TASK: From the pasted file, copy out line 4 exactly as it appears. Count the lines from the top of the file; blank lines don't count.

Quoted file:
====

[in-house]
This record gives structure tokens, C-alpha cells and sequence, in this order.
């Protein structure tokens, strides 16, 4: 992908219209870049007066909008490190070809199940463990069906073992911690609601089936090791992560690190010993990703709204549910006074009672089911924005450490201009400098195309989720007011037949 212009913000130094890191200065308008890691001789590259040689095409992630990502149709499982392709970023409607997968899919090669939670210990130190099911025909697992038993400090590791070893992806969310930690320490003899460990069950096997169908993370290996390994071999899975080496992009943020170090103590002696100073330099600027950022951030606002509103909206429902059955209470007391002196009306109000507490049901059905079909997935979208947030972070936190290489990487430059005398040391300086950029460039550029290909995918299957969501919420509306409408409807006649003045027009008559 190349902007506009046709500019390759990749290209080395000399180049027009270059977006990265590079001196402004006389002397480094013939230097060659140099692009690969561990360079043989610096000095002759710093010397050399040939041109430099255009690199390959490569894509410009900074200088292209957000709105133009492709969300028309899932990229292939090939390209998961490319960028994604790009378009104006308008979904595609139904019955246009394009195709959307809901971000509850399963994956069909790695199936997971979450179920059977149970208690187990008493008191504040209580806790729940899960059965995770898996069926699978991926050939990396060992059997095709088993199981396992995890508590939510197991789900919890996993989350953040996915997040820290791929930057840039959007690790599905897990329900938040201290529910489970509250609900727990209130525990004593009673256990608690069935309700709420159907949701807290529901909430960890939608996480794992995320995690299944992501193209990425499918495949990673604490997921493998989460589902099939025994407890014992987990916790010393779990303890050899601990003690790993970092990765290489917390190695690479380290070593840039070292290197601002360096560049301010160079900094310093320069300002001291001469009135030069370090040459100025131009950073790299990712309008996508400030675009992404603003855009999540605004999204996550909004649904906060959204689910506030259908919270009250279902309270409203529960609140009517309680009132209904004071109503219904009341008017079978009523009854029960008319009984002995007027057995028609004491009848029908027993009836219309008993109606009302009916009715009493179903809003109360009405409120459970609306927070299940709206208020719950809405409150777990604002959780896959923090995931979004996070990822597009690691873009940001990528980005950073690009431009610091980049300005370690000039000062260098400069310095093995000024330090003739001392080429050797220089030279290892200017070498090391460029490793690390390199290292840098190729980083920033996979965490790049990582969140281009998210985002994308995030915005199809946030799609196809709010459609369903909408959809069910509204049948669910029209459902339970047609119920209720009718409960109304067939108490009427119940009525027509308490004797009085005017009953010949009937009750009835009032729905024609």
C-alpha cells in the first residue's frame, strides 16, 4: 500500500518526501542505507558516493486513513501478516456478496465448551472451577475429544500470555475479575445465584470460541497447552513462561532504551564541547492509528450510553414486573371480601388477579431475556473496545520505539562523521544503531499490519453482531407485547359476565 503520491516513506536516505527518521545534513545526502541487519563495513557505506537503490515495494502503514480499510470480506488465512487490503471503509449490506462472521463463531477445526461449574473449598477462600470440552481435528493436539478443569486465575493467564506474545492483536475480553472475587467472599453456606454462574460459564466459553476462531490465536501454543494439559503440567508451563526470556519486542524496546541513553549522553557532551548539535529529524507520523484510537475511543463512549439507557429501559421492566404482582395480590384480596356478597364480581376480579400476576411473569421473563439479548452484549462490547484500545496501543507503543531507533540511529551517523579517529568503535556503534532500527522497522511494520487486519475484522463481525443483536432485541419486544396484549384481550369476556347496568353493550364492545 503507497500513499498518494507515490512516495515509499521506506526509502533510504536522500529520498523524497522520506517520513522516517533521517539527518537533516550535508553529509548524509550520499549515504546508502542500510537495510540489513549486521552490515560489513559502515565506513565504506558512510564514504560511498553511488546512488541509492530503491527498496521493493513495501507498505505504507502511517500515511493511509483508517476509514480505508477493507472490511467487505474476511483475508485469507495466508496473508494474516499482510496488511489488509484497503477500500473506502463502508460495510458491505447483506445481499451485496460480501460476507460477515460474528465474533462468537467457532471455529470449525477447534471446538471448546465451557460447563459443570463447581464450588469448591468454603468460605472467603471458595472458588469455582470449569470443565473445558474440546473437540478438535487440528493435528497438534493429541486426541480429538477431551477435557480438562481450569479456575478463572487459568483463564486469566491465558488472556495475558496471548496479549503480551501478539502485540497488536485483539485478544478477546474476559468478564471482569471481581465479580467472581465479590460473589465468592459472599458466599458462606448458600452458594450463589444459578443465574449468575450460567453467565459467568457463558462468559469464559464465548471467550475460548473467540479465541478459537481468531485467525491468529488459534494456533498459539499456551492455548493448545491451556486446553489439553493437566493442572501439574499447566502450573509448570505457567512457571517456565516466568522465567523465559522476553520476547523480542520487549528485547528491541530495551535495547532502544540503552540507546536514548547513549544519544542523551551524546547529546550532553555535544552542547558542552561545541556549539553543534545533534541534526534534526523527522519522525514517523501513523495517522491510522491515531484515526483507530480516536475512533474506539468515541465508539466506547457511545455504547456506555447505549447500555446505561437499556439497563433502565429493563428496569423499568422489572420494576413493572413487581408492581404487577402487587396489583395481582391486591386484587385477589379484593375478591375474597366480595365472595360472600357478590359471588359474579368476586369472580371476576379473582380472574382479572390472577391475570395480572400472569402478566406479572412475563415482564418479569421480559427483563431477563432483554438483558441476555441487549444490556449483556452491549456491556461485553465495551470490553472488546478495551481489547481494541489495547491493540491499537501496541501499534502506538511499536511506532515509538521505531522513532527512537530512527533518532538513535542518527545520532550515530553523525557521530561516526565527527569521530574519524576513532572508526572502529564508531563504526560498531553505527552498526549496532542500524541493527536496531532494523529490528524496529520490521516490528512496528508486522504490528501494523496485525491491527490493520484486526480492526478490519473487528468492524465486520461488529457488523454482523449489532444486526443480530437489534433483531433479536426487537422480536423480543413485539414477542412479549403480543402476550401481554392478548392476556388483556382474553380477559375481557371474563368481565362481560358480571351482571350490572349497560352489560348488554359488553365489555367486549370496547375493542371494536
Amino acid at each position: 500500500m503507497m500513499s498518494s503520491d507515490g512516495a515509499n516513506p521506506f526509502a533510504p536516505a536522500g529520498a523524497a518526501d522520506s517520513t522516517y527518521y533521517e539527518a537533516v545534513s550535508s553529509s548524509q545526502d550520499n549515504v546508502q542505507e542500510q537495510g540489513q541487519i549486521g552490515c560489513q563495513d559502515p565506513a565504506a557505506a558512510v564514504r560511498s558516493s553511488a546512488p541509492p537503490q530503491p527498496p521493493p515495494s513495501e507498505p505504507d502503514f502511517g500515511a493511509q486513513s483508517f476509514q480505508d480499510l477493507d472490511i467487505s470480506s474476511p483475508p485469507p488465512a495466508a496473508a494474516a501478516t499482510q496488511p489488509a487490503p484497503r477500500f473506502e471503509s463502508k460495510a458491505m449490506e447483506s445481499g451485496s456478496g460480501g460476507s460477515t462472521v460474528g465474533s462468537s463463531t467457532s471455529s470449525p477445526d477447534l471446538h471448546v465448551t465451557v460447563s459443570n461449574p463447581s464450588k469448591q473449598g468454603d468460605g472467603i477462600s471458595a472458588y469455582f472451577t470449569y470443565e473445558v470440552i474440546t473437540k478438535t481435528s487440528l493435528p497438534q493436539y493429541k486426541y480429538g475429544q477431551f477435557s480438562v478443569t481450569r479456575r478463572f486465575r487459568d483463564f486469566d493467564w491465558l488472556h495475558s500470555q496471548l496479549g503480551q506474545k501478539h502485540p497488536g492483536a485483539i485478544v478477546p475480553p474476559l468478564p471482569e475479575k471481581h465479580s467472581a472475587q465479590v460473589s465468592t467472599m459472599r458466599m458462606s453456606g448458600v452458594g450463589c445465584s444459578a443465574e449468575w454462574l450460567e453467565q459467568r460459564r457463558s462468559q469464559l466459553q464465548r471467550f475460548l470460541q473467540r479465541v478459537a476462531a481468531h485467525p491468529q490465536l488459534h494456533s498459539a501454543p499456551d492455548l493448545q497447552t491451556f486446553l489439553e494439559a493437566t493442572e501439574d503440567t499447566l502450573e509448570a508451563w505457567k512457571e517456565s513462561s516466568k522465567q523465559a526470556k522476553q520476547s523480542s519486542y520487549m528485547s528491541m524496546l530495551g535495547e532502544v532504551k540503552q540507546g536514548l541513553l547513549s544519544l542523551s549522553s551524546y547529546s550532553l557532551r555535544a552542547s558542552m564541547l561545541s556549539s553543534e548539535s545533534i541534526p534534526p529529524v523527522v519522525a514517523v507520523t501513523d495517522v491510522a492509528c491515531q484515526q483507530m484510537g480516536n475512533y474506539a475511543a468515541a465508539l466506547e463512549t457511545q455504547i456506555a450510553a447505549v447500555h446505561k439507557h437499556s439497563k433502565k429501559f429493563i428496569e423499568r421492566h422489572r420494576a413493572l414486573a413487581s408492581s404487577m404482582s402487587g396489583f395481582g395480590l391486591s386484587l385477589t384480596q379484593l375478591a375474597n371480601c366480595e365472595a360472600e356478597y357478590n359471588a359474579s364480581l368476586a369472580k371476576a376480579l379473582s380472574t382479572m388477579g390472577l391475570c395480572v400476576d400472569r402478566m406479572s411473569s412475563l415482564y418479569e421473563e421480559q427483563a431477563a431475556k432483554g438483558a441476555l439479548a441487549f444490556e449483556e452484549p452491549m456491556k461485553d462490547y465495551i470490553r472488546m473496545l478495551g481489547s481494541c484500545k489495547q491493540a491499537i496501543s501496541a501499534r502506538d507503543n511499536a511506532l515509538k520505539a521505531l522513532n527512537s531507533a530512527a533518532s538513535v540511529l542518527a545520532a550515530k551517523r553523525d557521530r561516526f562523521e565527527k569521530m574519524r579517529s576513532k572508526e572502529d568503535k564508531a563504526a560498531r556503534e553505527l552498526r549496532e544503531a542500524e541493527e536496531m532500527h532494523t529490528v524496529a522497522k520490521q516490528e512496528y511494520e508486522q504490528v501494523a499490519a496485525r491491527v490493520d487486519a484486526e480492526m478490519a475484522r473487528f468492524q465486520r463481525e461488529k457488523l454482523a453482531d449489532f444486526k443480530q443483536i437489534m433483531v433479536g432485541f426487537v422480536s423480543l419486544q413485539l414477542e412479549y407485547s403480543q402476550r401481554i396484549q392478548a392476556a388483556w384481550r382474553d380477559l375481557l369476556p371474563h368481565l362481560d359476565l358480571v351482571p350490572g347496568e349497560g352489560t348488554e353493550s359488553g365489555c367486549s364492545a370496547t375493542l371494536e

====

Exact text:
C-alpha cells in the first residue's frame, strides 16, 4: 500500500518526501542505507558516493486513513501478516456478496465448551472451577475429544500470555475479575445465584470460541497447552513462561532504551564541547492509528450510553414486573371480601388477579431475556473496545520505539562523521544503531499490519453482531407485547359476565 503520491516513506536516505527518521545534513545526502541487519563495513557505506537503490515495494502503514480499510470480506488465512487490503471503509449490506462472521463463531477445526461449574473449598477462600470440552481435528493436539478443569486465575493467564506474545492483536475480553472475587467472599453456606454462574460459564466459553476462531490465536501454543494439559503440567508451563526470556519486542524496546541513553549522553557532551548539535529529524507520523484510537475511543463512549439507557429501559421492566404482582395480590384480596356478597364480581376480579400476576411473569421473563439479548452484549462490547484500545496501543507503543531507533540511529551517523579517529568503535556503534532500527522497522511494520487486519475484522463481525443483536432485541419486544396484549384481550369476556347496568353493550364492545 503507497500513499498518494507515490512516495515509499521506506526509502533510504536522500529520498523524497522520506517520513522516517533521517539527518537533516550535508553529509548524509550520499549515504546508502542500510537495510540489513549486521552490515560489513559502515565506513565504506558512510564514504560511498553511488546512488541509492530503491527498496521493493513495501507498505505504507502511517500515511493511509483508517476509514480505508477493507472490511467487505474476511483475508485469507495466508496473508494474516499482510496488511489488509484497503477500500473506502463502508460495510458491505447483506445481499451485496460480501460476507460477515460474528465474533462468537467457532471455529470449525477447534471446538471448546465451557460447563459443570463447581464450588469448591468454603468460605472467603471458595472458588469455582470449569470443565473445558474440546473437540478438535487440528493435528497438534493429541486426541480429538477431551477435557480438562481450569479456575478463572487459568483463564486469566491465558488472556495475558496471548496479549503480551501478539502485540497488536485483539485478544478477546474476559468478564471482569471481581465479580467472581465479590460473589465468592459472599458466599458462606448458600452458594450463589444459578443465574449468575450460567453467565459467568457463558462468559469464559464465548471467550475460548473467540479465541478459537481468531485467525491468529488459534494456533498459539499456551492455548493448545491451556486446553489439553493437566493442572501439574499447566502450573509448570505457567512457571517456565516466568522465567523465559522476553520476547523480542520487549528485547528491541530495551535495547532502544540503552540507546536514548547513549544519544542523551551524546547529546550532553555535544552542547558542552561545541556549539553543534545533534541534526534534526523527522519522525514517523501513523495517522491510522491515531484515526483507530480516536475512533474506539468515541465508539466506547457511545455504547456506555447505549447500555446505561437499556439497563433502565429493563428496569423499568422489572420494576413493572413487581408492581404487577402487587396489583395481582391486591386484587385477589379484593375478591375474597366480595365472595360472600357478590359471588359474579368476586369472580371476576379473582380472574382479572390472577391475570395480572400472569402478566406479572412475563415482564418479569421480559427483563431477563432483554438483558441476555441487549444490556449483556452491549456491556461485553465495551470490553472488546478495551481489547481494541489495547491493540491499537501496541501499534502506538511499536511506532515509538521505531522513532527512537530512527533518532538513535542518527545520532550515530553523525557521530561516526565527527569521530574519524576513532572508526572502529564508531563504526560498531553505527552498526549496532542500524541493527536496531532494523529490528524496529520490521516490528512496528508486522504490528501494523496485525491491527490493520484486526480492526478490519473487528468492524465486520461488529457488523454482523449489532444486526443480530437489534433483531433479536426487537422480536423480543413485539414477542412479549403480543402476550401481554392478548392476556388483556382474553380477559375481557371474563368481565362481560358480571351482571350490572349497560352489560348488554359488553365489555367486549370496547375493542371494536